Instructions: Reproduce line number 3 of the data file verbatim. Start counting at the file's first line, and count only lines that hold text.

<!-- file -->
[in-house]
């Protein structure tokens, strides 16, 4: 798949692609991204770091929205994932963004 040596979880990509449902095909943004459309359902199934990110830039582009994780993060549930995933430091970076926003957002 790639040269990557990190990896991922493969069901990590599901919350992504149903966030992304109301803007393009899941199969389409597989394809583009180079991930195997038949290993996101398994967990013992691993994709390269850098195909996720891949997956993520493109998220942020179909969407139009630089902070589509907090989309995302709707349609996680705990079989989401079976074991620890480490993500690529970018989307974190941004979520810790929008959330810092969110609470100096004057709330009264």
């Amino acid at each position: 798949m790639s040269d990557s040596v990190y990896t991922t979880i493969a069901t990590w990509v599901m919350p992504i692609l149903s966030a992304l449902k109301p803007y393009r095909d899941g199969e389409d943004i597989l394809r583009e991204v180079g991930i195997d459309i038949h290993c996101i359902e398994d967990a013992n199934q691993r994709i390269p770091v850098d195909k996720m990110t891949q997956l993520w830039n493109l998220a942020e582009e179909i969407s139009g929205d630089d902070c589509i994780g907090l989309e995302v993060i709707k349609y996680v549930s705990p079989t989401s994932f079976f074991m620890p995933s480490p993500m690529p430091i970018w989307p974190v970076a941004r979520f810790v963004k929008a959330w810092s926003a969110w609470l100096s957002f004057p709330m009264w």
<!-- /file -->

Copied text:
């Amino acid at each position: 798949m790639s040269d990557s040596v990190y990896t991922t979880i493969a069901t990590w990509v599901m919350p992504i692609l149903s966030a992304l449902k109301p803007y393009r095909d899941g199969e389409d943004i597989l394809r583009e991204v180079g991930i195997d459309i038949h290993c996101i359902e398994d967990a013992n199934q691993r994709i390269p770091v850098d195909k996720m990110t891949q997956l993520w830039n493109l998220a942020e582009e179909i969407s139009g929205d630089d902070c589509i994780g907090l989309e995302v993060i709707k349609y996680v549930s705990p079989t989401s994932f079976f074991m620890p995933s480490p993500m690529p430091i970018w989307p974190v970076a941004r979520f810790v963004k929008a959330w810092s926003a969110w609470l100096s957002f004057p709330m009264w």